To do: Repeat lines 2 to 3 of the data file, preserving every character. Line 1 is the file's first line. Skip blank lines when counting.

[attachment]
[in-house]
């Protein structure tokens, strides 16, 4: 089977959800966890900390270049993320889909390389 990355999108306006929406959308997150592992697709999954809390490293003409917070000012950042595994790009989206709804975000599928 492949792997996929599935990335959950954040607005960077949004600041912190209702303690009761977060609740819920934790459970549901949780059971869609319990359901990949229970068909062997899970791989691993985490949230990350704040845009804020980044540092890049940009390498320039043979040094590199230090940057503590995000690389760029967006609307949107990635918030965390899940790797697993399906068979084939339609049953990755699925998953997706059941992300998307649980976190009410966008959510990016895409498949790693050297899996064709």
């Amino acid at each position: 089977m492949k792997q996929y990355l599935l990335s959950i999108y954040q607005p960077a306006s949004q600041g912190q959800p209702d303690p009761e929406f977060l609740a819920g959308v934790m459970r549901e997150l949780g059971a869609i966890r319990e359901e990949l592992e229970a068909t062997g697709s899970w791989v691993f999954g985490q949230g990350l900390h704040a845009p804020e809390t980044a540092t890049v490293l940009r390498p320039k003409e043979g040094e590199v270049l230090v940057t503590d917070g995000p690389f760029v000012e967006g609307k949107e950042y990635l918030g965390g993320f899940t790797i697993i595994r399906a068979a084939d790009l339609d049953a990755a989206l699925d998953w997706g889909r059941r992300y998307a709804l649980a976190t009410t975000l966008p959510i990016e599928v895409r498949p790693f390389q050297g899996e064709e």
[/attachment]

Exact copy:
């Protein structure tokens, strides 16, 4: 089977959800966890900390270049993320889909390389 990355999108306006929406959308997150592992697709999954809390490293003409917070000012950042595994790009989206709804975000599928 492949792997996929599935990335959950954040607005960077949004600041912190209702303690009761977060609740819920934790459970549901949780059971869609319990359901990949229970068909062997899970791989691993985490949230990350704040845009804020980044540092890049940009390498320039043979040094590199230090940057503590995000690389760029967006609307949107990635918030965390899940790797697993399906068979084939339609049953990755699925998953997706059941992300998307649980976190009410966008959510990016895409498949790693050297899996064709």
């Amino acid at each position: 089977m492949k792997q996929y990355l599935l990335s959950i999108y954040q607005p960077a306006s949004q600041g912190q959800p209702d303690p009761e929406f977060l609740a819920g959308v934790m459970r549901e997150l949780g059971a869609i966890r319990e359901e990949l592992e229970a068909t062997g697709s899970w791989v691993f999954g985490q949230g990350l900390h704040a845009p804020e809390t980044a540092t890049v490293l940009r390498p320039k003409e043979g040094e590199v270049l230090v940057t503590d917070g995000p690389f760029v000012e967006g609307k949107e950042y990635l918030g965390g993320f899940t790797i697993i595994r399906a068979a084939d790009l339609d049953a990755a989206l699925d998953w997706g889909r059941r992300y998307a709804l649980a976190t009410t975000l966008p959510i990016e599928v895409r498949p790693f390389q050297g899996e064709e």